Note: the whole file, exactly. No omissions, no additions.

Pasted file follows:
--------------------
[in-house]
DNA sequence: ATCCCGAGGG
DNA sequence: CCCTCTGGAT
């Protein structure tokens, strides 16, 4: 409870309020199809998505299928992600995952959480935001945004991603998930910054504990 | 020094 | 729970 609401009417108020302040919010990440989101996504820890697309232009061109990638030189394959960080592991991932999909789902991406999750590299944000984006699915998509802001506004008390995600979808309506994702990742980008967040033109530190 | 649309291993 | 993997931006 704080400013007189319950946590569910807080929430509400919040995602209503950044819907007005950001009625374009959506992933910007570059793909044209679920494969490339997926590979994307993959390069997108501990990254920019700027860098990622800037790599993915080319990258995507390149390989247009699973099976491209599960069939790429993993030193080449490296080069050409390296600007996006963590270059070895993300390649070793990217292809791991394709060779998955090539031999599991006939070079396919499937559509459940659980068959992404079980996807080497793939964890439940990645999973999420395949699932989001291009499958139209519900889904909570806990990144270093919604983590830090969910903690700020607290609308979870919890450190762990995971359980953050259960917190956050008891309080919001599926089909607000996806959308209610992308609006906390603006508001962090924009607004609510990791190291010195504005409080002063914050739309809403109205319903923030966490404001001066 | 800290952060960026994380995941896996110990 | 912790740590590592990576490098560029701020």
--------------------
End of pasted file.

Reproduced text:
[in-house]
DNA sequence: ATCCCGAGGG
DNA sequence: CCCTCTGGAT
């Protein structure tokens, strides 16, 4: 409870309020199809998505299928992600995952959480935001945004991603998930910054504990 | 020094 | 729970 609401009417108020302040919010990440989101996504820890697309232009061109990638030189394959960080592991991932999909789902991406999750590299944000984006699915998509802001506004008390995600979808309506994702990742980008967040033109530190 | 649309291993 | 993997931006 704080400013007189319950946590569910807080929430509400919040995602209503950044819907007005950001009625374009959506992933910007570059793909044209679920494969490339997926590979994307993959390069997108501990990254920019700027860098990622800037790599993915080319990258995507390149390989247009699973099976491209599960069939790429993993030193080449490296080069050409390296600007996006963590270059070895993300390649070793990217292809791991394709060779998955090539031999599991006939070079396919499937559509459940659980068959992404079980996807080497793939964890439940990645999973999420395949699932989001291009499958139209519900889904909570806990990144270093919604983590830090969910903690700020607290609308979870919890450190762990995971359980953050259960917190956050008891309080919001599926089909607000996806959308209610992308609006906390603006508001962090924009607004609510990791190291010195504005409080002063914050739309809403109205319903923030966490404001001066 | 800290952060960026994380995941896996110990 | 912790740590590592990576490098560029701020």